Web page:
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  2. Hi Joanna
    Thank you for sharing your story. My mother was just recently diagnosed with PTSD due to domestic violence as well and she has a very extreme case of it. She has been hiding everything that happened for 30 years and her body started having a physical reaction because of it. She now has seizures and her body shuts down in order to “protect itself” from the trauma. The seizures are just like when an animal shakes when it is scared. It’s very hard to watch. Your post really helped me understand more about this because she doesn’t like to talk about it with me since she wants to stay strong for her children so thank you for this. The women who go through this are so strong and I hope one day my mother can get past this

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    1. You are definitely not alone and you are definitely normal. I was a victim of an abusive relationship almost 20 years ago. It was more mental than physical but also sometimes physical. As a 19 year old then I did not really understand my symptoms but I developed panic attacks and mild agoraphobia. Unfortunately the panic attacks still manifest themselves now when I am under stress and after being seriously ill I suffered the night terrors again. At least this time I know it’s all in my mind and I have the power with the support of friends and family to bring myself back to a good mental state.

      I am happy to talk through my methods of coping and recovering should anybody feel like they need support.

      I hope you and any other sufferers are getting the help and support they deserve.

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  3. Joanna, I think I’ve told you that I had if not a formal diagnosis then a counsellor tell me it was likely I had PTSD and some treatment for it.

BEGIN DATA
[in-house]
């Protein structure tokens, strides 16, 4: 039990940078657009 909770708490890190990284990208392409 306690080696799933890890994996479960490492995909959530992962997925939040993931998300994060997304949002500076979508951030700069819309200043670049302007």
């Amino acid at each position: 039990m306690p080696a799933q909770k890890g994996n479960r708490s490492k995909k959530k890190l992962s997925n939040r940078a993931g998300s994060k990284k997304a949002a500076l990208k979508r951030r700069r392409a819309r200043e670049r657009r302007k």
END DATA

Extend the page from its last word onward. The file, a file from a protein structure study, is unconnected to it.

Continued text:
Whilst I wouldn’t dream of diminishing what many soldiers go through (my Granddad being one of them), it’s important that more people are aware that PTSD is not exclusive to people who have served in the military.

    Like I said on Twitter, I really admire you for talking so openly about this. It can’t be easy.

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  4. The part which I related to was your commenting on feeling like a fraud. I have obtrusive thought anxiety. I’ve experienced domestic violence ONCE, and although I’ve never been in a fight or agree with violence in anyway, I have crazy obsessive thoughts where my head is plagued with hurting people close to me. It tortures my mind and I feel I can’t lose the thought, as if I try it is always “there”. I have to experience the thought in detail to exhaust the thought and let it leave. It’s ridiculous. I could be so happy, with family, offer to make a cup of tea, see the steam rise from the tea and, snap, my subconscious thinks “What would the expression be if I threw this on them?”.. And I have no idea why I think these thoughts, I will never act on them, they torture me and I try to be nice to people purposefully. I don’t want to see a doctor because I sound like a maniac. I CANT tell my family for obvious reasons and my nearest social support group which was a good idea for me was 50 miles away… Whenever I tell people I have anxiety I say I can’t feel comfortable in crowds because I feel like I’m constantly in a job interview, everyone is testing me and analysing me, yet whilst this is true and generic, in my mind Im involuntary thinking these violent thoughts about them.

    This man describes my situation spot on http://www.drmartinseif.com/resources/intrusive-thoughts.html

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    1. Hi Ben, I just wanted to say that intrusive obsessive thoughts can be characteristic of some forms of OCD (OCD is not always being super tidy and checking). I hope you get to the point where you do feel comfortable asking a doctor, a trained professional will not think you a maniac.

      Best wishes
      Fiona